Racism 101

Overview

In Racism 101, Nikki Giovanni indicts higher education for the inequities it perpetuates, contemplates the legacy of the 1960s, provides a survival guide for black students on predominantly white campuses (complete with razor-sharp comebacks to the dumb questions constantly asked of black students), and excoriates Spike Lee while offering her own ideas for a film about Malcolm X. And that is just for starters. She also writes about W.E.B. Du Bois, gardening, Toni Morrison, Star Trek, affirmative action, space ...
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Overview

In Racism 101, Nikki Giovanni indicts higher education for the inequities it perpetuates, contemplates the legacy of the 1960s, provides a survival guide for black students on predominantly white campuses (complete with razor-sharp comebacks to the dumb questions constantly asked of black students), and excoriates Spike Lee while offering her own ideas for a film about Malcolm X. And that is just for starters. She also writes about W.E.B. Du Bois, gardening, Toni Morrison, Star Trek, affirmative action, space exploration, President John Fitzgerald Kennedy, the role of griots, and the rape and neglect of urban schools. But to reduce Nikki Giovanni's essays to their subjects is to miss altogether their significance. As Virginia C. Fowler writes in her Foreword, "These pieces are artistic expressions of a particular way of looking at the world, featuring a performing voice capable of dizzying displays of virtuosity." Profoundly personal and blisteringly political, angry and funny, lyrical and blunt, Racism 101 will add an important chapter to the debate on American national values.

Nikki Giovanni indicts higher education, provides a survival guide for black students on predominantly white campuses and excoriates Spike Lee while offering her own ideas for a film about Malcolm X. And that's just for starters. Racism 101 will delight fans, provoke her critics--and add an important chapter to the debate on American national values.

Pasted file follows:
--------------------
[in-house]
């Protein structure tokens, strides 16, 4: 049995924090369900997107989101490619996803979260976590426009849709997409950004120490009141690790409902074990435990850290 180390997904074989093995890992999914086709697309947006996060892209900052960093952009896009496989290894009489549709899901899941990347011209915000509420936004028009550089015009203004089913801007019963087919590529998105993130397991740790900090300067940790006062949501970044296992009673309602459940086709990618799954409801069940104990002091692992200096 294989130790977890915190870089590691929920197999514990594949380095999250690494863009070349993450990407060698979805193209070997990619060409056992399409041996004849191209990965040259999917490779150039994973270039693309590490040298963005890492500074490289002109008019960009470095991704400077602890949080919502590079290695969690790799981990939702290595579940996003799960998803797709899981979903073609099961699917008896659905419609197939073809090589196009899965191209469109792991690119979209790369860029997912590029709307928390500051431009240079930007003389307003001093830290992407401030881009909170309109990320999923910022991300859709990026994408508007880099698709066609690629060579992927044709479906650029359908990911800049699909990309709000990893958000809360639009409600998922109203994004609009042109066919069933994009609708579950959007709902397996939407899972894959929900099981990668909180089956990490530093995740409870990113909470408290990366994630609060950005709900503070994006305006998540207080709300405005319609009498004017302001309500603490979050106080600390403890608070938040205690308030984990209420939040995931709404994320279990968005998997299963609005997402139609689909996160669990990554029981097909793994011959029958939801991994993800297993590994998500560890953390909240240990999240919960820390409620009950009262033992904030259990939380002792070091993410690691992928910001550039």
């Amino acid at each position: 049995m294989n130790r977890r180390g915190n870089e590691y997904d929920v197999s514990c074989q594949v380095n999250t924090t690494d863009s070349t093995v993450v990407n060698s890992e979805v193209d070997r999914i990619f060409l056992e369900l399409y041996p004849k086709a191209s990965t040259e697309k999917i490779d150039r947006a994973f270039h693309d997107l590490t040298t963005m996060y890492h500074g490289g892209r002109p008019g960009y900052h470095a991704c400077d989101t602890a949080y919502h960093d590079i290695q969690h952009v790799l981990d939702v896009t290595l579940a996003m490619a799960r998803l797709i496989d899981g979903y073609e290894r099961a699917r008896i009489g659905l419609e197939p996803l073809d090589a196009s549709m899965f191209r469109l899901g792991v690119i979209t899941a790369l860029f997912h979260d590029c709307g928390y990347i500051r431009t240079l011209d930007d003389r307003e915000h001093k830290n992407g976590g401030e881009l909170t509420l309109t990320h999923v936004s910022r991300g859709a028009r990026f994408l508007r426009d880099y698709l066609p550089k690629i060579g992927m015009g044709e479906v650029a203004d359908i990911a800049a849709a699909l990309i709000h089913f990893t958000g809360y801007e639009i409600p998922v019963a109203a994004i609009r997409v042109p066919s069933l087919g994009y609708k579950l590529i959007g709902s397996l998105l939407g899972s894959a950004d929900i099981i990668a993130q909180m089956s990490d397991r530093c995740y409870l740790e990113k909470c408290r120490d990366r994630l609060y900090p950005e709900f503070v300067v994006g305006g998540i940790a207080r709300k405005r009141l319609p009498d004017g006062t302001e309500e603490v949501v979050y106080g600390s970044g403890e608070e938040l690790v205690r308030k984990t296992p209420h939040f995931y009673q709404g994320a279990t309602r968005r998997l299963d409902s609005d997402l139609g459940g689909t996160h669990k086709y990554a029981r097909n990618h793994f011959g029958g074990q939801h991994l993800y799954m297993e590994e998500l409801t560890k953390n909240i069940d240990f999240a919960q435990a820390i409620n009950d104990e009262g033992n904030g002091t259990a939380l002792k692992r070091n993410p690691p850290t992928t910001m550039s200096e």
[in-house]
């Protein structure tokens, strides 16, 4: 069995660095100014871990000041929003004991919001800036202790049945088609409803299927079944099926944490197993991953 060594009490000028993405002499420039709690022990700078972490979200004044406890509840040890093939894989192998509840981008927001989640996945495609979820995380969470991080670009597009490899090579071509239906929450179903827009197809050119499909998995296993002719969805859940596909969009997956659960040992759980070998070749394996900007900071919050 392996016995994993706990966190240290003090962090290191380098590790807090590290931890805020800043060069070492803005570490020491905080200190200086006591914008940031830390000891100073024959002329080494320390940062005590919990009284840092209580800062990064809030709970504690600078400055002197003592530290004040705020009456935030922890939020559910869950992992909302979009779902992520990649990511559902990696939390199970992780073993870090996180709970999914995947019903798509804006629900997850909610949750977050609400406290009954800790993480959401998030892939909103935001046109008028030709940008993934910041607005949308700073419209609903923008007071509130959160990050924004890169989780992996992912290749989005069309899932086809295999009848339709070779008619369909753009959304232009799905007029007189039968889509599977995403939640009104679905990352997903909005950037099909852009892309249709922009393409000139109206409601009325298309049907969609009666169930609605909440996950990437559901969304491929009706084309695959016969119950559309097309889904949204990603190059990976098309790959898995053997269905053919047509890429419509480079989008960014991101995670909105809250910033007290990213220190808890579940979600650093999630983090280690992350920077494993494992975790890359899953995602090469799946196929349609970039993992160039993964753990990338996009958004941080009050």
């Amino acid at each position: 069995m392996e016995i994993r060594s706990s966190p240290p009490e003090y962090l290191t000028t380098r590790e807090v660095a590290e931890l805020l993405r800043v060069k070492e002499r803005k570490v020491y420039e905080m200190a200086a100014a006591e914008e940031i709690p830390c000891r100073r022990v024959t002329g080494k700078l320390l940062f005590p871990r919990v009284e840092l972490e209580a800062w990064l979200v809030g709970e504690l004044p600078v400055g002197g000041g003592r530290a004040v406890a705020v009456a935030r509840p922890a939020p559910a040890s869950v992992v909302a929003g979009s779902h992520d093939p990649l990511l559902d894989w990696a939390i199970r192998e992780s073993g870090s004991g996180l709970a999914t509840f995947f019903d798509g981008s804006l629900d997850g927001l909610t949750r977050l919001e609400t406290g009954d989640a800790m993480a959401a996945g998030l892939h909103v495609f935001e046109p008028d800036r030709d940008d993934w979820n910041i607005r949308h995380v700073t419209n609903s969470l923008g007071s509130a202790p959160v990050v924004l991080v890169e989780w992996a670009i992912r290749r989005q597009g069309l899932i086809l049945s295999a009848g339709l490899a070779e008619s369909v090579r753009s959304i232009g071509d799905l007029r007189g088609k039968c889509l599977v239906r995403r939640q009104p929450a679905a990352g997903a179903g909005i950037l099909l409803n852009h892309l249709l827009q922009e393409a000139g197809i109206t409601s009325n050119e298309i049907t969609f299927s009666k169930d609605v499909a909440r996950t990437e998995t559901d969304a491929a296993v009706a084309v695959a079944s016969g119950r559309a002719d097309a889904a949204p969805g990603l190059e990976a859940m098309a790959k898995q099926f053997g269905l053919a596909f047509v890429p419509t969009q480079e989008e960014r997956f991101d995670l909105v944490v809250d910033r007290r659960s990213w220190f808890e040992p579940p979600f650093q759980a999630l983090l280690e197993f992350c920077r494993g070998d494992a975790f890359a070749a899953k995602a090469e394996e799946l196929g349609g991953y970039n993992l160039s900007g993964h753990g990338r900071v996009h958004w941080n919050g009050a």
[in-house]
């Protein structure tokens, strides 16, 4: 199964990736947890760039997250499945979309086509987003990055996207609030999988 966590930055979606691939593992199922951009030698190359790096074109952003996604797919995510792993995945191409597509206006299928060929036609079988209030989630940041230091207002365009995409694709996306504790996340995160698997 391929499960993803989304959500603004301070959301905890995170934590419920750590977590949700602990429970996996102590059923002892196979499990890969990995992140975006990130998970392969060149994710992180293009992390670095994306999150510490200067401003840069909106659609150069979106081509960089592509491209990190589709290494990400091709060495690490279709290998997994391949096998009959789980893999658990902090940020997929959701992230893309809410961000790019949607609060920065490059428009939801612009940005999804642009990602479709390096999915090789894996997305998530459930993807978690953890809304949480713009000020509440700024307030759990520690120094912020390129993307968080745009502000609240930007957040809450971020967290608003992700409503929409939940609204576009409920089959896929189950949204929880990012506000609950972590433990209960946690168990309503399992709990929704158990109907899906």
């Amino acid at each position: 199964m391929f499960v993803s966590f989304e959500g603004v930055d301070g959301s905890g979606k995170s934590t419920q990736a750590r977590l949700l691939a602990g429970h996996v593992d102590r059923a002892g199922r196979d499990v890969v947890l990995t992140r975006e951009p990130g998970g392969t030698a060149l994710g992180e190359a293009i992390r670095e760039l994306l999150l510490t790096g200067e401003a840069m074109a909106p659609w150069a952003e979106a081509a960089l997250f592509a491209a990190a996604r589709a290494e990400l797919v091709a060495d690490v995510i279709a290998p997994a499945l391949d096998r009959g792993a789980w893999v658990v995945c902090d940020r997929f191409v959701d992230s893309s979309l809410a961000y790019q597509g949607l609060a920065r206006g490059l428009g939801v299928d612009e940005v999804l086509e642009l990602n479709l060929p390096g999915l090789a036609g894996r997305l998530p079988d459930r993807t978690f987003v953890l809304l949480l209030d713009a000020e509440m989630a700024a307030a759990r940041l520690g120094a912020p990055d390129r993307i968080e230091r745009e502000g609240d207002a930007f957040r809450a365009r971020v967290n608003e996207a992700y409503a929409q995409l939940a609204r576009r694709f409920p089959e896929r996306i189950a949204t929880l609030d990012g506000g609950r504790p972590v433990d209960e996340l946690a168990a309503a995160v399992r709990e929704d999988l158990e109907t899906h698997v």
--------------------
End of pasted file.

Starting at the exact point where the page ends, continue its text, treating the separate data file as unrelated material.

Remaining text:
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Editorial Reviews

Publishers Weekly - Publisher's Weekly
These brief essays by poet Giovanni ( Sacred Cows and Other Edibles ) on subjects both personal and societal are fluid, often perceptive musings that beg for more substance. Written since she joined the English faculty at Virginia Polytechnic five years ago, the pieces contain her reflections on the path of her career and offer advice to black students on how to apply themselves scholastically, as well as how to deal with stupid questions from whites. Giovanni values the influence of W.E.B. Du Bois's intellectual honesty but also criticizes those whom she sees as his neoconservative progeny, writer Henry Louis Gates Jr. and Justice Clarence Thomas among them. She is harsh on Spike Lee's film, Malcom X , calling it a ``sick joke,'' and lionizes novelist Toni Morrison. Asserting that she doesn't feel alienated from Western culture (``my people have contributed so much that is vital and good to it''), Giovanni adds, ``I am alienated from the people . . . who think they own Western tradition.'' Author tour. (Feb.)
Library Journal
Her books having sold nearly 400,000 copies, Giovanni is proof that poetry remains vibrant. Here she forsakes verse for political essays touching on Malcolm X, affirmative action, and the Sixties.
Booknews
A collection of sharp and clean essays that cut to the bone of racism, by one of America's best writers. Annotation c. Book News, Inc., Portland, OR (booknews.com)
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Product Details

  • ISBN-13: 9780688142346
  • Publisher: HarperCollins Publishers
  • Publication date: 5/15/1995
  • Edition number: 1
  • Pages: 203
  • Product dimensions: 5.56 (w) x 8.27 (h) x 0.63 (d)

Meet the Author